lose their licenses to do business in the town.
Two organizations immediately attacked in court the actions of Hazleton—the
American Civil Liberties Union (ACLU) and the Puerto Rican Legal & Education
Fund. (This Rebellion will be fought out almost entirely in the courts, rather
than any physical battlefield.) As this Rebellion has spread to towns, counties,
and now to occasional state legislatures, many legislators interested in the
subject of run-away illegal immigration have backed off from possible legislation
in fear of the costs of litigation, launched by the ACLU and its allies.
Among many examples, Arcadia, Wisconsin, was considering adopting ordinances
along the lines of Hazleton in September 2006. The local ACLU threatened to file
suit. The City Attorney then recommended that the town not act to avoid the cost
Hazleton has not backed down. It has decided to stand and fight. To defend its
ordinances, Hazelton has employed the former head of immigration law as its counsel.
And with the aid of public interest law firms, it seems prepared to carry the
fight all the way to the US Supreme Court. Both because it is prepared to fight
and because it is one of the first cases filed, the Hazleton case is likely to
be the test case decided by the US Supreme Court.
As stated at the beginning of this article, the Hazleton Rebellion is more a
matter of life and death than was Shays Rebellion. A recent article (by Joseph
Farah (WorldNetDaily, 11/28/06) has aggregated the deaths caused by criminal
aliens (not all illegal) in the United States into two categories. One is deaths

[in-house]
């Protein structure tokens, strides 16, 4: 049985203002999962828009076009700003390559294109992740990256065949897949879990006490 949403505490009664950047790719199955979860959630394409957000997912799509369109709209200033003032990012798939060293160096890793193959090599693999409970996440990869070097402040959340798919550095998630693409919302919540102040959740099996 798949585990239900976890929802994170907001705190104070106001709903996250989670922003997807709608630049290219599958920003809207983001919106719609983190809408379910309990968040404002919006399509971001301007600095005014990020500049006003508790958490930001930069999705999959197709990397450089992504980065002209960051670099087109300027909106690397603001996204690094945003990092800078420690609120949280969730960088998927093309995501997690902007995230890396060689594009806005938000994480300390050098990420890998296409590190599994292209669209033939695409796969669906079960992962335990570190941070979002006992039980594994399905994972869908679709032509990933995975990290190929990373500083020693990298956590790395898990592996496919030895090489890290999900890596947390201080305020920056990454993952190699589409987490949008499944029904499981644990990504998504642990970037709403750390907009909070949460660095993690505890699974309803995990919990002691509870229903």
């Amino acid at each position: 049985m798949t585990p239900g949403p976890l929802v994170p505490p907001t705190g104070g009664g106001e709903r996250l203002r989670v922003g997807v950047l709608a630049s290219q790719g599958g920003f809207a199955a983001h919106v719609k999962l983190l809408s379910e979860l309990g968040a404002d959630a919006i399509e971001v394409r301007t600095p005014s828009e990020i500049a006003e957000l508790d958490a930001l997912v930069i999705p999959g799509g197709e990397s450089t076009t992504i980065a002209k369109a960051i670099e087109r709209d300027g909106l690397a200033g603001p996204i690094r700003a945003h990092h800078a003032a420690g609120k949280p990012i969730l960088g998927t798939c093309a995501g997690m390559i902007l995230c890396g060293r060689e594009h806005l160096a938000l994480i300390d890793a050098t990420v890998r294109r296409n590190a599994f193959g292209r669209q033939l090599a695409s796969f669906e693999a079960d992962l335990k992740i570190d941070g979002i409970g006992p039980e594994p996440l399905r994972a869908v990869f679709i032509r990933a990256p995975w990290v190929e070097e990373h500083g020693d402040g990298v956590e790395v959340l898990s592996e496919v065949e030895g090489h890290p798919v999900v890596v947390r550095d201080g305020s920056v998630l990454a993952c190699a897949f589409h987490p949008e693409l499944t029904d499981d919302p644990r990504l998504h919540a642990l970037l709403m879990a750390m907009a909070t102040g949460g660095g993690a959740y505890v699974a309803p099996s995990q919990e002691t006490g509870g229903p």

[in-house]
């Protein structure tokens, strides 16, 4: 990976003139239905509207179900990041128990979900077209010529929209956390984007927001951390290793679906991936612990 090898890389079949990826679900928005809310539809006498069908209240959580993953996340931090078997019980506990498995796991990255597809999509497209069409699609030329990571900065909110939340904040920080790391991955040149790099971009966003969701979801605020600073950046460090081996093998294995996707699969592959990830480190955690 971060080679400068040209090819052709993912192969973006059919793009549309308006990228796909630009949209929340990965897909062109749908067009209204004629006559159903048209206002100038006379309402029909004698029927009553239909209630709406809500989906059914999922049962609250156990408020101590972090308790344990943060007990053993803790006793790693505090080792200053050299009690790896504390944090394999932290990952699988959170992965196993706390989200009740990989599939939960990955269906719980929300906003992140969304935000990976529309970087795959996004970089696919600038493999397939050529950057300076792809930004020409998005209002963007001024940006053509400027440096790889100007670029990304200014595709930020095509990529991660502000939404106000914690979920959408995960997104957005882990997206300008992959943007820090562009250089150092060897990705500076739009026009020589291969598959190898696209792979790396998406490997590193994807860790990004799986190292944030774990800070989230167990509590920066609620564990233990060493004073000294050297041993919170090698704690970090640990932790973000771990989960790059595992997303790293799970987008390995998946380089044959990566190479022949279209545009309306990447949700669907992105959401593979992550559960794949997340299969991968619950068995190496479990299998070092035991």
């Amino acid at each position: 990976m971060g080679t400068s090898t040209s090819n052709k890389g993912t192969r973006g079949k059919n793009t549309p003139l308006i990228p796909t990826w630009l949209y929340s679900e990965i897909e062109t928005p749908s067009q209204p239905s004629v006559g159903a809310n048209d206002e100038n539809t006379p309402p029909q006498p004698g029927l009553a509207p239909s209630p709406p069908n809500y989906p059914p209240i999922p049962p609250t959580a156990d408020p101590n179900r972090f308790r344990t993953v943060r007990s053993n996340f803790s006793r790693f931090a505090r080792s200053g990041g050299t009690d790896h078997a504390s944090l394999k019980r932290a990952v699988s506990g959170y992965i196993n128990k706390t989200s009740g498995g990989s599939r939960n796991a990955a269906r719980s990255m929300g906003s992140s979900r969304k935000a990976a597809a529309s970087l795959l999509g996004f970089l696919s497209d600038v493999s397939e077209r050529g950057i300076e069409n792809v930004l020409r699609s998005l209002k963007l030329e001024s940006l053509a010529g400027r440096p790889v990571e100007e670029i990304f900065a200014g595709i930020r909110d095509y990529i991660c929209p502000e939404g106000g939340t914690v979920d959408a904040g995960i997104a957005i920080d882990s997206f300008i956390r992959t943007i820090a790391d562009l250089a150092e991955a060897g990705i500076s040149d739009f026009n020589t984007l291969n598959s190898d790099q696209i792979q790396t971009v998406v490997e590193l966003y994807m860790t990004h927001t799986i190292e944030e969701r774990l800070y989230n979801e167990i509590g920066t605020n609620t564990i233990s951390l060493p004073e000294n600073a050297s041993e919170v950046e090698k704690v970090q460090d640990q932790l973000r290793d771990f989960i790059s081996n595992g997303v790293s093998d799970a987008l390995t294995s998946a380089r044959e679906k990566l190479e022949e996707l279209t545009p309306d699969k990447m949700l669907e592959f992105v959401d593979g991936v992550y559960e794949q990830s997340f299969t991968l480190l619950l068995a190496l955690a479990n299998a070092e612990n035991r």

caused by auto accidents, usually due to drunk driving; the other is murders,
most often due to drug deals or human smuggling. In each of these categories,
the death rate of Americans is far greater than the death rate of Americans in
the current wars overseas.
Even worse is that a majority of the deaths of Americans due to illegals could
have been prevented, as the alien had been previously deported, sometimes several
times. In fact, a recent Justice Department audit revealed that over 70% of illegal
aliens arrested had previously been arrested for five or more other crimes.
Can the Hazleton Rebellion have influences as strong as the Shays Rebellion?
Probably not. It is not likely to bring down the US government and cause a new
one to be created. On the other hand, this Rebellion can have a profound and
permanent influence on the future of the US.
If Hazleton prevails at the Supreme Court, winning a judgment that it was acting
within its legitimate powers on behalf of its citizens, there will probably be